Part citadel, part arena, part temple… it was one of the first casualties in the war, smashed like an egg by some Elvish godling’s wrath.

The temple’s massive stones had been heaped into walls around the settlement’s entrance, but the feet were rooted too deep, too solid to break apart.
Out of sight, out of the biting wind, ankle deep in filthy slush, Addas squatted in the lee of the Boots, two gigantic mounds of marble – all that remained of Gruumsh One-Eye’s great statue. The Black Sands clan dumped their filth there now. And Addas had brought most of it up the slope two buckets at a time.

The wind bit into his skin and the shadows were lengthening on the mountains. Addas sighed, turned to pick up the ropes. Then he spotted the tracks.

They came straight up the valley, made a wide path churned by riders. Lots of riders. Whoever it was had scuffed through the icy crust down to the mud; a shit-stain on a swathe of frozen linen, arrowing right toward the main gate.

Caravan wasn’t due for another month, Addas mused. Raiders then?

He crept out of the stones’ shadow to peer down at the walls again. Cocked his head for screams and ringing steel, but the only thing drifting on the air was oily smoke off the fires. Everything was business as usual.

Not raiders. Then who?

Forewarned is forearmed, he remembered Chalk saying. Addas coiled the sledge’s ropes, set them down, then slid down the reverse slope out of sight of the walls and crouched beside the trail.

He traced a deep print with his finger. Not paws, so it wasn’t wargs. Not that there were many of the giant hyenadons left alive, but a few had survived with the orcs and goblins who fled underground. They were reserved for clan chiefs and favored warriors.

The tracks weren’t split-toe great boars either, so it wasn’t Orcs from the Craters either. Weather this time of year ruled them out anyway. No, the hard crescent imprint meant shod hooves, which meant ponies. And ponies meant Dwarves, and Dwarves meant trouble. Graspy, bearded little feckers.

Dwarves any day set the Orc Chief on edge. Large bunch of stunties pounding at the gate unannounced would make him nastier than usual. And seeing as slop runs downhill, the Chief would vent his spleen on the clan, and the clan would take it out on him.

“Shit and shit again,” Addas spat.

He almost turned around right then. Almost.

Chalk had told him about his ‘bolt hole’ the week before he died; a tiny hollow on the western cliffs. There was enough kindling and unicorn to hold him a while, providing he was sparse about it.

Addas looked up at the sky and wondered how much daylight was left. Enough to reach the cave before night? Time ran strange these days, sometimes greasy fast, other times the sun seemed nailed in place. Freezing was better than a beating any day.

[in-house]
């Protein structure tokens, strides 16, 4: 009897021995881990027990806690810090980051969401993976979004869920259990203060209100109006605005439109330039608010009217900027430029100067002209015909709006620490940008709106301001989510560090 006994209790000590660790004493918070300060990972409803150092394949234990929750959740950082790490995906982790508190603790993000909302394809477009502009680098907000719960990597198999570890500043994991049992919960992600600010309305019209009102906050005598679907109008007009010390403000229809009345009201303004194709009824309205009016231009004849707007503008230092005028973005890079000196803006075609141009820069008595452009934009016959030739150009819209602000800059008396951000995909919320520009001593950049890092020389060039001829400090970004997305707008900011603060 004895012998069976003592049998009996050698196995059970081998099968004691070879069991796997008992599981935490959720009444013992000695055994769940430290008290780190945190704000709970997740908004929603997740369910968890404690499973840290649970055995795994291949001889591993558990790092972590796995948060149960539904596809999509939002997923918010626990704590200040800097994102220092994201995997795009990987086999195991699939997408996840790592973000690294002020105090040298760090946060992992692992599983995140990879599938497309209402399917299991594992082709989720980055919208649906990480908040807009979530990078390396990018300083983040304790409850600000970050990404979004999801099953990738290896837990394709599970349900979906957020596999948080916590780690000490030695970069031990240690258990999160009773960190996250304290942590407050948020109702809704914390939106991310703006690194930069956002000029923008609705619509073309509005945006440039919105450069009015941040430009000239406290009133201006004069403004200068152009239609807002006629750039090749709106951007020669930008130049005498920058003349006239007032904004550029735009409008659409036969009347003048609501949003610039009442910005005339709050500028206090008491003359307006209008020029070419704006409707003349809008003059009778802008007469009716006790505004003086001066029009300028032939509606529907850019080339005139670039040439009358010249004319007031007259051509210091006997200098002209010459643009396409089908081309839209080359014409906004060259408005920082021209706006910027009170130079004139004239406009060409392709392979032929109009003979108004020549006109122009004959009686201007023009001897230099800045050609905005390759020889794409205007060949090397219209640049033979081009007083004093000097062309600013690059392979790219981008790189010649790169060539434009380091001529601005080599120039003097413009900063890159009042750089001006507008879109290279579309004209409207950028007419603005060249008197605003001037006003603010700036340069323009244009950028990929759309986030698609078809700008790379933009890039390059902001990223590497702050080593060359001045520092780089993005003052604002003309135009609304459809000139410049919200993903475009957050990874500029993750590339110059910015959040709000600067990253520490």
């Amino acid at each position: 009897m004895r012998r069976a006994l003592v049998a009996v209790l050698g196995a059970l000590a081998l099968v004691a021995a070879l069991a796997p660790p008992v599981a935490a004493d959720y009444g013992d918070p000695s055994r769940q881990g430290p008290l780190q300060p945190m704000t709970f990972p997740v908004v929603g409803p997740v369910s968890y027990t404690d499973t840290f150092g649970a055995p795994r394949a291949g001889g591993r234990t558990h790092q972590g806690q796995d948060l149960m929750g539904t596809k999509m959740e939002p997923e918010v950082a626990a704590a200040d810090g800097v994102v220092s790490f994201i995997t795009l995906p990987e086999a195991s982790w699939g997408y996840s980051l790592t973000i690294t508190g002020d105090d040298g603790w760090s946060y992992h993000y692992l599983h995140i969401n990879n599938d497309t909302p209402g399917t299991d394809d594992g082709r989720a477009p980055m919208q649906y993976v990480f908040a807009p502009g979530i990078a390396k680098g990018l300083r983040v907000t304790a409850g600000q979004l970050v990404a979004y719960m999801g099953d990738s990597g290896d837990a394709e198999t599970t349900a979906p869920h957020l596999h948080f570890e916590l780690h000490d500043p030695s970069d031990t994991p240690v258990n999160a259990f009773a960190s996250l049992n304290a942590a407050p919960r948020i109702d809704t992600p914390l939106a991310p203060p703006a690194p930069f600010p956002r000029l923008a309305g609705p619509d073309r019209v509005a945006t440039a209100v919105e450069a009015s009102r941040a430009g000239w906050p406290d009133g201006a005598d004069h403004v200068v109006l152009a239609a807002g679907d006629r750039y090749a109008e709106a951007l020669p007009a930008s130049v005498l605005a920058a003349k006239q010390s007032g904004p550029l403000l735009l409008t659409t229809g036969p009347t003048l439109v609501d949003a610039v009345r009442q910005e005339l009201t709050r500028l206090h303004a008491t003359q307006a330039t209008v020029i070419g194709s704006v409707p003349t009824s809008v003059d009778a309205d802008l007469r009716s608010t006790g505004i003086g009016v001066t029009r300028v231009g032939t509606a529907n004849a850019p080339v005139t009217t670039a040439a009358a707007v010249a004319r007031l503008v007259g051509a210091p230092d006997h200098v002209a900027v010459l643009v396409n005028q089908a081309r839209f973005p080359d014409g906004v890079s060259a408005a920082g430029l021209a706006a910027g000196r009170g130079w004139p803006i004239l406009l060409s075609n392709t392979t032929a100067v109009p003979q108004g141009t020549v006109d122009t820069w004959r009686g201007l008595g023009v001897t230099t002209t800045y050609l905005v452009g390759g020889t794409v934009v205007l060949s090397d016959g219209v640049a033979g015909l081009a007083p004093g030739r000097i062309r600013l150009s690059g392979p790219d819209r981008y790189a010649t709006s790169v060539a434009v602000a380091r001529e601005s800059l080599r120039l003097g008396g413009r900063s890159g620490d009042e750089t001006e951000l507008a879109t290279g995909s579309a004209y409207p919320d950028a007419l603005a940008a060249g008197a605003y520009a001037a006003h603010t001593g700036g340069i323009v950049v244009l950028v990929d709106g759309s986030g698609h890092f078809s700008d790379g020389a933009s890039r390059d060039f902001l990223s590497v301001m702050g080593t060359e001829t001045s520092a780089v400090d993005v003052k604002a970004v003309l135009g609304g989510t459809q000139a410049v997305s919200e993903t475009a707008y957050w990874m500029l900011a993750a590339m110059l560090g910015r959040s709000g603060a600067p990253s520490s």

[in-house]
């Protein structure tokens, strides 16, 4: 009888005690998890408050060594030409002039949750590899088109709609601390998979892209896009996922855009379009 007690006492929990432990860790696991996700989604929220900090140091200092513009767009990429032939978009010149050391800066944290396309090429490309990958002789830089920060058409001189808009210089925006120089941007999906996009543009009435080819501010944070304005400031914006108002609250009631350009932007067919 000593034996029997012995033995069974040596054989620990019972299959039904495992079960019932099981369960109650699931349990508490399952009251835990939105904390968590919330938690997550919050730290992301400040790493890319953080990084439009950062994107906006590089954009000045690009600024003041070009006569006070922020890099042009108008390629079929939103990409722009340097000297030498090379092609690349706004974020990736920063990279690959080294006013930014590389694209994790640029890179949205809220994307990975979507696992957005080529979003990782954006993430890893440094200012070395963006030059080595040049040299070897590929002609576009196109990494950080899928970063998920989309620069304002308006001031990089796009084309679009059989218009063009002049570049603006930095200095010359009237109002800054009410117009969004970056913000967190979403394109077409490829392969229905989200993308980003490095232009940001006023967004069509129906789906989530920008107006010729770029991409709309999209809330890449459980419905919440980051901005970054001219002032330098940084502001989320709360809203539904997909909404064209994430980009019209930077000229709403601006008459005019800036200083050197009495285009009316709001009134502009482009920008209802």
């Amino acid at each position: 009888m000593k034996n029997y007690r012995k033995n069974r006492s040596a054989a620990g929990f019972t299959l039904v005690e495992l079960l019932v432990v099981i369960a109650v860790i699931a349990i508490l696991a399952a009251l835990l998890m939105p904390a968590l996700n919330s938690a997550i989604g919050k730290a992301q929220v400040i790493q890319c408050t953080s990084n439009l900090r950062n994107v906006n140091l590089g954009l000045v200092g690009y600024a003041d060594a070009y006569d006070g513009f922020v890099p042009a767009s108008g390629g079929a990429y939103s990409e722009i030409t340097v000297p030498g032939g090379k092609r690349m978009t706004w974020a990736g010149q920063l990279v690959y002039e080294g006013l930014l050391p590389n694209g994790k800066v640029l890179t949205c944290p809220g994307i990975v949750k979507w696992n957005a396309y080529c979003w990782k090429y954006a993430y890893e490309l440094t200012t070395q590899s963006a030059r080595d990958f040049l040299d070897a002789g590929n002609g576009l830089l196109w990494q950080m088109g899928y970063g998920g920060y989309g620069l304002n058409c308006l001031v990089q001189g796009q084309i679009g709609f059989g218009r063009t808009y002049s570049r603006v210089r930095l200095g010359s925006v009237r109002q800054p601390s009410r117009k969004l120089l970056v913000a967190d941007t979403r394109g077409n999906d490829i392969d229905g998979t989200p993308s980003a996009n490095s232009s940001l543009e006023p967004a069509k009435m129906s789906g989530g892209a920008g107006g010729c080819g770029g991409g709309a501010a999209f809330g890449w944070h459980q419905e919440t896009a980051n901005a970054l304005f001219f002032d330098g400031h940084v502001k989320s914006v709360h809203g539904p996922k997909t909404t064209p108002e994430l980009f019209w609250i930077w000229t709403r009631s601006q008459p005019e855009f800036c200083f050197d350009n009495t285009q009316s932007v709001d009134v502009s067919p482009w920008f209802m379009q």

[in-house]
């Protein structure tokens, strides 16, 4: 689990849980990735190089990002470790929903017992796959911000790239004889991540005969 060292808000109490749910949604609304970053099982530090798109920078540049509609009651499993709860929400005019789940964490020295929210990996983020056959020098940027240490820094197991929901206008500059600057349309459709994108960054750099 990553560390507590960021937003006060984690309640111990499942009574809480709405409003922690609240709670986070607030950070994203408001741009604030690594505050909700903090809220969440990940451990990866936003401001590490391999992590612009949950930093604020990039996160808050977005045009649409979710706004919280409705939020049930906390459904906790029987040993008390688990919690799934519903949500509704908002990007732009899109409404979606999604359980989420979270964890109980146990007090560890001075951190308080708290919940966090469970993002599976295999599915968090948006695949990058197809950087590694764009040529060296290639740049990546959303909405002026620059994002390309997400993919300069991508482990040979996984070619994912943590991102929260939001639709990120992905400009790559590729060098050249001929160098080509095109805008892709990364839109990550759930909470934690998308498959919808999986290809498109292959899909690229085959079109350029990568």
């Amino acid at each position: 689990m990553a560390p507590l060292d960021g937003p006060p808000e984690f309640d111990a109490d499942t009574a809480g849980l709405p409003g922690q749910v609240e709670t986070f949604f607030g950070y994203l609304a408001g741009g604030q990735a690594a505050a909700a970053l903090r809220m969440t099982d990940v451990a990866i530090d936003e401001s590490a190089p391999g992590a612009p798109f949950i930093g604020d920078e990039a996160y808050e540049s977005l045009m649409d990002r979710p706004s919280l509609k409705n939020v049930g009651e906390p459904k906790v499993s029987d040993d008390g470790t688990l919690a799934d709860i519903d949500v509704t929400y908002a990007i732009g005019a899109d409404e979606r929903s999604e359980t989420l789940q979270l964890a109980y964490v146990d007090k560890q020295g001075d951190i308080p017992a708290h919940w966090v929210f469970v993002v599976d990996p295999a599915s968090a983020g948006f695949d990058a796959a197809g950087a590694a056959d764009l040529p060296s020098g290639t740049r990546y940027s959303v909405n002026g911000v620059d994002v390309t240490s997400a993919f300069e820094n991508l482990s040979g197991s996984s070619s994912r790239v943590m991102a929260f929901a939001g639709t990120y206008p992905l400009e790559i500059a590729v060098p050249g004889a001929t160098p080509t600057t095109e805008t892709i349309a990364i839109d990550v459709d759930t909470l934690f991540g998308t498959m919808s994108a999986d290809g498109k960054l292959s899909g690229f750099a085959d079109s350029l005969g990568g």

But if the Chief sent anyone to round him up and they found him, not only would the beating be worse, but he’d lose a good hiding spot. And maybe get kicked out for good.

Between the sword and the cliff, ain’t you? Chalk sniggered in his head.

“Even dead, you don’t leave me be,” Addas muttered.

The wind dragged a wheezing cackle off into the crags. Resigned, Addas clambered up and shouldered the ropes.

Maybe Snat would have something up his sleeve, he thought as he started downhill.

Teaser: The Scorned Lands

Post-Apocalyptic Fantasy.

Figured I’d try this on you guys, see if you liked it.

Oh, and Happy Easter to K. Coble. – This is for her. 😉

Prologue: to Conjure Destiny

Ragnarok. Twilight of the Gods.

Whom the Gods destroy they first make mad… but when Gods purpose their own annihilation, what lunacy preludes that ruin? What malefic visions birth gibbering deicide?

Ragnarok… the end of all things.

It was an end, yes. But not final. A conclusion, not a consummation.

No one remembers how it began, only that the savagery raged for days. No realm spared as celestials expended their very essence to unleash the primal energies required to murder their kind. Continents heaved, oceans boiled, stars exploded. Time, space, day, night lost all meaning. Erstwhile allies and servants, our lives were abruptly incidental, insects in the scale of their grand self-immolation.

So while the Gods hurled doom across the three worlds – rending the Heavens, scorching the Earth, shattering the Underworld – we huddled and hid and dared not pray. Terror, woe, and havoc crashed over us like great waves of the deep. All turned to rubble and ash – an utter desecration – for when Gods make war, who can escape?

Then one day Ragnarok ended.

The Gods were dead.

We who survived blinked in horror at what remained – that we remained – and called ourselves cursed. Remnants of Men, Elves, Dwarves, Orcs, scattered across the blighted landscape, fated to still draw breath, forced to sift meaning from desolation.

Minor deities remain, few, feral and precarious, their minds overthrown by pain, loss, and dismay at the hells they helped unleash. On themselves. On us.

We shun them.

Ragnarok… The word twines from two roots, their true meaning: ‘to conjure destiny’.

The Gods abandoned us, took their capricious favor, their lofty scorn to whatever afterlife Gods go to. If there is such a place.

The only destiny that remains is what we conjure from the remains.

One: All the time in this ruined world
Year Three after the Grim Fall

Addas had smelt it before he heard it: hoofs pounding out of the bleak half-light and swirling snow. Twisted aside, just barely. Damn thing still bashed the air out of his lungs, sprawled him down the hill. Last he saw was the ass-end vanishing in the gloom.

He stumbled and gasped his way into a tall clump of scraggle, pain spiking his ribs every step, every ragged breath pluming the frigid air. The bush weren’t much. Its desiccated branches rattled in the wind like finger bones, but bad cover is always better than none.